Josephine Clay Ford, a leading philanthropist who was the only granddaughter of automotive pioneer Henry Ford, died Wednesday in Detroit. She was 81.
The resident of suburban Grosse Pointe Farms, Mich., had been ill for several weeks and died of natural causes at Henry Ford Hospital, said Jon Pepper, a Ford Motor Co. spokesman,
"Throughout her life, my aunt embodied the spirit of giving and family loyalty," said Bill Ford, chairman of Ford and Josephine's nephew, who announced her death to employees in an e-mail.
At the time of her death, Josephine Ford owned more than 13 million shares of company stock -- about 18% of the stock held exclusively by Ford family members. In 2001, Time magazine estimated her fortune at $416 million.
Over the years, "Dodie" Ford and the foundation she established with her husband donated more than $20 million to the Detroit Institute of Arts; $14 million to Henry Ford Health System in Detroit for what is now known as the Josephine Ford Cancer Center, one of the largest cancer centers in Michigan; and $20 million to the College for Creative Studies, an art and design college in Detroit known for turning out car designers.
"What else is there for a girl who wasn't competitive to do but try to escape all that Ford stuff?" she once said.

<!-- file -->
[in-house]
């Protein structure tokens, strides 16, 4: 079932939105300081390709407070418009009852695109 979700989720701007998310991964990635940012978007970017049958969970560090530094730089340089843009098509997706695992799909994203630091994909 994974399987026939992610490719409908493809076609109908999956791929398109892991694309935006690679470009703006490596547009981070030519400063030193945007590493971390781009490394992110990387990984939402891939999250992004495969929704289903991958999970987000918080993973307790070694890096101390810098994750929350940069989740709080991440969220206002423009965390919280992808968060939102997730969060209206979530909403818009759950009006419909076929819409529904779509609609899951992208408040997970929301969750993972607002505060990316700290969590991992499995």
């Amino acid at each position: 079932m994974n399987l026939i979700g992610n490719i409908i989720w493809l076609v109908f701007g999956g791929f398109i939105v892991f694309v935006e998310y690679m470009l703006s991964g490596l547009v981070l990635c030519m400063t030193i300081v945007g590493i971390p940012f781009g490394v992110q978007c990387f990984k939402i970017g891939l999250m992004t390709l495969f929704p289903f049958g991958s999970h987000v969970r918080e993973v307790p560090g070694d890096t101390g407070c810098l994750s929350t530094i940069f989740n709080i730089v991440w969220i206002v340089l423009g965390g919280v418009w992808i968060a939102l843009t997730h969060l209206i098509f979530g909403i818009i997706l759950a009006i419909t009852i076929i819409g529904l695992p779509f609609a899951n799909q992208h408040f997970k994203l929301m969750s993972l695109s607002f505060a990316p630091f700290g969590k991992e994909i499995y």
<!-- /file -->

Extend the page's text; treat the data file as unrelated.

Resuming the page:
In addition to charity work, Ford amassed a noted art collection, including paintings by Van Gogh, Renoir and Picasso. She donated Van Gogh's "Portrait of the Postman Joseph Roulin," which Bill Ford's e-mail said was valued at $40 million, and other works valued at more than $1 million apiece to the Detroit Institute of Arts.
"She's never sat on her millions," Eleanor Breitmeyer Gebert, a retired society editor of the Detroit News who covered the Ford family for more than 35 years, said in 1998. "She and her husband were a great match. She always kept a low profile; she's very shy."
Ford was born in 1923, the third of Edsel and Eleanor Ford's four children. Edsel, Henry Ford's only son, nearly bankrupted the family carmaking business in the 1950s, but the company was rebuilt by Josephine's oldest brother, Henry Ford II, who was chief executive from 1945 until his retirement in 1979.
Her other brothers, Benson Ford and William Clay Ford, also inherited millions but did not hold key management roles with the automaker.
Coincidentally, in 1943 Josephine married a man named Ford from a banking family unrelated to the automobile Fords. Walter Buhl Ford II was a noted interior and industrial designer who began his career with rival General Motors Corp. He later was chairman and chief executive of Ford & Earl Design Associates, a commercial and interior design company. He died in 1991.
The couple had two sons and two daughters.